I have just returned from a month in London. It is hard not to pick up a newspaper or watch the news on radio or TV without getting drawn into the climate change debate and the problem of air pollution.
But things are changing. The buses are electric, as are many of the iconic black cabs. One cab driver told me he was making so much more money by buying a fully electric cab that he could take a month off and still make the same take-home money. Charging was no problem. An overnight charge and a plug-in while he was having his lunch was all that he needed.
The UK government has committed to net zero carbon emissions by 2050, and a ban on all gasoline and diesel fuelled vehicles by 2040.
The all-party Climate Change Committee has set out a detailed report on how to achieve net zero emissions. Much progress has already been made, with 50% of the UK electric supply now being generated from non-carbon sources.
New technology will play an increasing part in achieving the government’s goals. Hydrogen will come into the picture and a hydrogen train is being tested. Developing technology will allow machines to capture and store carbon dioxide, and planting more trees is part of the solution.
Climate deniers have been drowned out by the overwhelming scientific evidence, and even they are conceding, not that it is not happening, but challenging how fast it is happening and how catastrophic the outcomes could be.
The debate now has moved on to estimating the cost of change to net zero emissions. What will people be prepared to give up to become carbon neutral? Would they give up eating beef? Would they take fewer flights or pay more?
Back here in Cayman, it feels very different. Two years have passed since our National Energy Policy was passed into law with a target of 70% of our power to be generated from renewable sources by 2037. But little appears to have been done.
Only around 5% of Cayman’s power comes from renewable sources. No plans have been announced to add to the utility-scale solar farm in Bodden Town. Home and business owners who want to put solar panels on their roofs are put off by the red tape and bureaucracy that discourages it. Indeed, the CUC CORE program that incentivises home owners to put solar panels on their roofs is due to end later this year.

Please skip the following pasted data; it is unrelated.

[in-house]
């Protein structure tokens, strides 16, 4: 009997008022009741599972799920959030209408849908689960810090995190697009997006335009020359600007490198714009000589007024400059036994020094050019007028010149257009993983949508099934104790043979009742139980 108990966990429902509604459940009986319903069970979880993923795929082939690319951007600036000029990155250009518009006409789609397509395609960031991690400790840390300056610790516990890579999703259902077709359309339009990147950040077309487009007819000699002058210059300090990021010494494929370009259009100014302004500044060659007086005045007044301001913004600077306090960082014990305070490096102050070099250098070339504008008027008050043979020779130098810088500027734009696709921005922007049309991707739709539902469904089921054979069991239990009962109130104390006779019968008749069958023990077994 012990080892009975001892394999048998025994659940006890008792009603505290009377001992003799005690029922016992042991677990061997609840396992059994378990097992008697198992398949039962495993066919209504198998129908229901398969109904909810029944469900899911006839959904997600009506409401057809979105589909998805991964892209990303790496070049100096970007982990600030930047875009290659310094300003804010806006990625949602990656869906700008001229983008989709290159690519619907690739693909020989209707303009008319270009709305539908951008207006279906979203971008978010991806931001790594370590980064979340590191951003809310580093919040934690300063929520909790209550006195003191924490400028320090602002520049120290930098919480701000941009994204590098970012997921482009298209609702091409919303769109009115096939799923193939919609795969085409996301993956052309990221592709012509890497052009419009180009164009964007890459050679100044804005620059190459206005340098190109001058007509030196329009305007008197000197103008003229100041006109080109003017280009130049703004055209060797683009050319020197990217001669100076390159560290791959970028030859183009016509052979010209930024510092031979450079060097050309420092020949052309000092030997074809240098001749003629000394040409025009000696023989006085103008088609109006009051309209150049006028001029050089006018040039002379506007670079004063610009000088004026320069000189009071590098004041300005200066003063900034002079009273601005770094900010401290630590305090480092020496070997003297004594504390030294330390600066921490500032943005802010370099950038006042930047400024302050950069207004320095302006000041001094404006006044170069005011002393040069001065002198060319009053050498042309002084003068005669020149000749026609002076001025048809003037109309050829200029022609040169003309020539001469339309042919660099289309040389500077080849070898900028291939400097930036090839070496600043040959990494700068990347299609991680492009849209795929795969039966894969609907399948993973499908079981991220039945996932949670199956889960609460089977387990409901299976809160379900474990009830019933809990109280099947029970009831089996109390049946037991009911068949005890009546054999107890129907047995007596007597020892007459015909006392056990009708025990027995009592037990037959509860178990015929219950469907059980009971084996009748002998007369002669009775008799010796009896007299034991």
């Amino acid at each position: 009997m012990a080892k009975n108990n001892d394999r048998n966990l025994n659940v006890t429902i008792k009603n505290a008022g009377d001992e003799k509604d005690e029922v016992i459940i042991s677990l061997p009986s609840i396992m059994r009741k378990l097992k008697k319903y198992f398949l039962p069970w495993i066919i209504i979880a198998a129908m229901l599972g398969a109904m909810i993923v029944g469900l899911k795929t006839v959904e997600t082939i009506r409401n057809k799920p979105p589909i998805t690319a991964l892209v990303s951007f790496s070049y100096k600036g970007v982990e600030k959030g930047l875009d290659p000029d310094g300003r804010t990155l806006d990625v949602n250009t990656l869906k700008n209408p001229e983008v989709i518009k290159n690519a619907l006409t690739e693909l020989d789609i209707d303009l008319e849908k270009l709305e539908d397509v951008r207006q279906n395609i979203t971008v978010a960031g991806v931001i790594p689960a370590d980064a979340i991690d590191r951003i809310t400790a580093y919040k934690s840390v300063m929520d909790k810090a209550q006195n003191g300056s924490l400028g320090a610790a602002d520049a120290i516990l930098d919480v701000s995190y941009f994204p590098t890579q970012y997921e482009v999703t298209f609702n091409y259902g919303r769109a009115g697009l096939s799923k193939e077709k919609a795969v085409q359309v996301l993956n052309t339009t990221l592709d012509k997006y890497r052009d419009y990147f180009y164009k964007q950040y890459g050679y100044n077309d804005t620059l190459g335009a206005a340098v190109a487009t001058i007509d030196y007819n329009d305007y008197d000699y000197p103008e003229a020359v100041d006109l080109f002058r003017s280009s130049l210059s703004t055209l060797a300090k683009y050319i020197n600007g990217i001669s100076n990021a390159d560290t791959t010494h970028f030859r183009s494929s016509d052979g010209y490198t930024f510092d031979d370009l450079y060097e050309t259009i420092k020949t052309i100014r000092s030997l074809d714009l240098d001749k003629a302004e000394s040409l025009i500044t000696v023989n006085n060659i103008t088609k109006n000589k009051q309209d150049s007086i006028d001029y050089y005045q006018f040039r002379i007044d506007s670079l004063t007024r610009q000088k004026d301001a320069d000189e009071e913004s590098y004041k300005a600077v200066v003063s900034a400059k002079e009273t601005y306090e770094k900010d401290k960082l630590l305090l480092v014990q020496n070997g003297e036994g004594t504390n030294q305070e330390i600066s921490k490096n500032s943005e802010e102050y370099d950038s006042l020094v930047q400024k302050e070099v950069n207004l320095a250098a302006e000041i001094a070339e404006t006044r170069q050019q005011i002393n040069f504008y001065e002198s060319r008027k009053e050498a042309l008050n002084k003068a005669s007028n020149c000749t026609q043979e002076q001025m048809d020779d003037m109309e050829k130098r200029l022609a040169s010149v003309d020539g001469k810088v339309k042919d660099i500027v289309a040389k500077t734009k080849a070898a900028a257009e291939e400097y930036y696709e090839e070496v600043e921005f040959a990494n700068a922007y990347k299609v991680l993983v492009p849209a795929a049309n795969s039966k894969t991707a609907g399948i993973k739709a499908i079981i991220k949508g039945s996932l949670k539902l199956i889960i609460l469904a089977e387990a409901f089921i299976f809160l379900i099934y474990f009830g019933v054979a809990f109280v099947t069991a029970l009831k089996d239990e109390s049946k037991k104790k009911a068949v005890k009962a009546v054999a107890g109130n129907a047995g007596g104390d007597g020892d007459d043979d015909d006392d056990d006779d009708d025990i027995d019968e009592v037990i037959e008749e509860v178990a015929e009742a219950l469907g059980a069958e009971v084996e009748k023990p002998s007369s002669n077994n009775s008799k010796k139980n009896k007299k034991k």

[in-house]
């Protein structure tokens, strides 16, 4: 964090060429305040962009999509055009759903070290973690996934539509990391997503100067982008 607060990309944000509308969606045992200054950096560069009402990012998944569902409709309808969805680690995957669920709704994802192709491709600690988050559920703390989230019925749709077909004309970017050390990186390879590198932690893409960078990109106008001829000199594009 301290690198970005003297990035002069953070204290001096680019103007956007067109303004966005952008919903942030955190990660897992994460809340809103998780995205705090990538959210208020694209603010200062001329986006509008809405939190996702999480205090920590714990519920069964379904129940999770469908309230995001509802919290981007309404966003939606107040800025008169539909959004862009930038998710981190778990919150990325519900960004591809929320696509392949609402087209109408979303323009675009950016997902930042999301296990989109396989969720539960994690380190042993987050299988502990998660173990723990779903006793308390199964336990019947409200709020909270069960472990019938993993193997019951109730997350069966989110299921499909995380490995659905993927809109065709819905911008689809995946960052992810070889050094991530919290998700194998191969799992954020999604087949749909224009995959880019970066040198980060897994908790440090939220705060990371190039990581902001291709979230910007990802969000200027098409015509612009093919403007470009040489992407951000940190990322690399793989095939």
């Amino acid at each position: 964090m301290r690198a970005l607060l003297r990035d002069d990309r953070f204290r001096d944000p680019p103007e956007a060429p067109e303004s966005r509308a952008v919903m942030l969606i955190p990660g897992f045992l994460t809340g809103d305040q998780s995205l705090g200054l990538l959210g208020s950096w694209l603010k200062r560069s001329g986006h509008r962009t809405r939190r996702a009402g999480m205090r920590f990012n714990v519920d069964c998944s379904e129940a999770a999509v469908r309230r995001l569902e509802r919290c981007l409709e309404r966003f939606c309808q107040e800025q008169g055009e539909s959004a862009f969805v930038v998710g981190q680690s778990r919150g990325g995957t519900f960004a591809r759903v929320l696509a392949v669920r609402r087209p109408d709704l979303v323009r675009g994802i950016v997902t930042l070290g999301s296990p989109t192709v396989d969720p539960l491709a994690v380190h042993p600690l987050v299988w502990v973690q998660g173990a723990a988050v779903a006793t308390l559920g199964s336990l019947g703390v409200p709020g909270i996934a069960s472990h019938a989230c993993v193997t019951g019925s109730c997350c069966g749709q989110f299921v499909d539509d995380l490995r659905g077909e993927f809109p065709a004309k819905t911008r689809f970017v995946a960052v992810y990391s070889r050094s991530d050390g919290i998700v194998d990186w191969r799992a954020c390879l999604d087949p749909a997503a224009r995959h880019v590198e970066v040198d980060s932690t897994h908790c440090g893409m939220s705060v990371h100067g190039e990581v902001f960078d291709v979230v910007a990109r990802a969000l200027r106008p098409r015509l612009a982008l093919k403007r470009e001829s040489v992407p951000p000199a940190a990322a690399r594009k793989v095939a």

We have companies here in Cayman who are expert in designing and installing renewable energy systems, but in the face of such uncertainty and frustration, they have had to go elsewhere in the Caribbean to grow their businesses. That shouldn’t be happening. We need them, and the local jobs that they bring, here in Cayman.
If ever there was a region that is ideal for electric vehicles, it is Cayman. Limited range is the big turn-off for many buyers switching to electric. But most electric vehicles are capable of doing 100 miles without a recharge. How many drivers in Cayman do that mileage in a day?
The National Energy Policy mandated that fully electric vehicles would come into Cayman duty free, making them very price competitive. But the law has not been implemented. Why not? Presumably [it is] buried in government and OfReg bureaucracy like other renewable energy initiatives.
Low lying islands like Cayman will be the worst affected by the potentially catastrophic effects of climate change. And yet there is no public debate. This issue matters to us. We need to know what is happening. Why is there no information coming from the government? From OfReg? From the independent Energy Policy Committee which was set up to monitor the progress of the National Energy Plan? Or from CUC?
Does Cayman care about climate change? Do you think the government should be doing more? This newspaper now has a policy of encouraging debate through its letter page. Let the Compass know what you think.
Graham Morse, author and ocean sailor, built his own eco-friendly house in Cayman in 2011, is an advocate for the environment and renewable energy, and is a member of the Cayman Renewable Energy Association.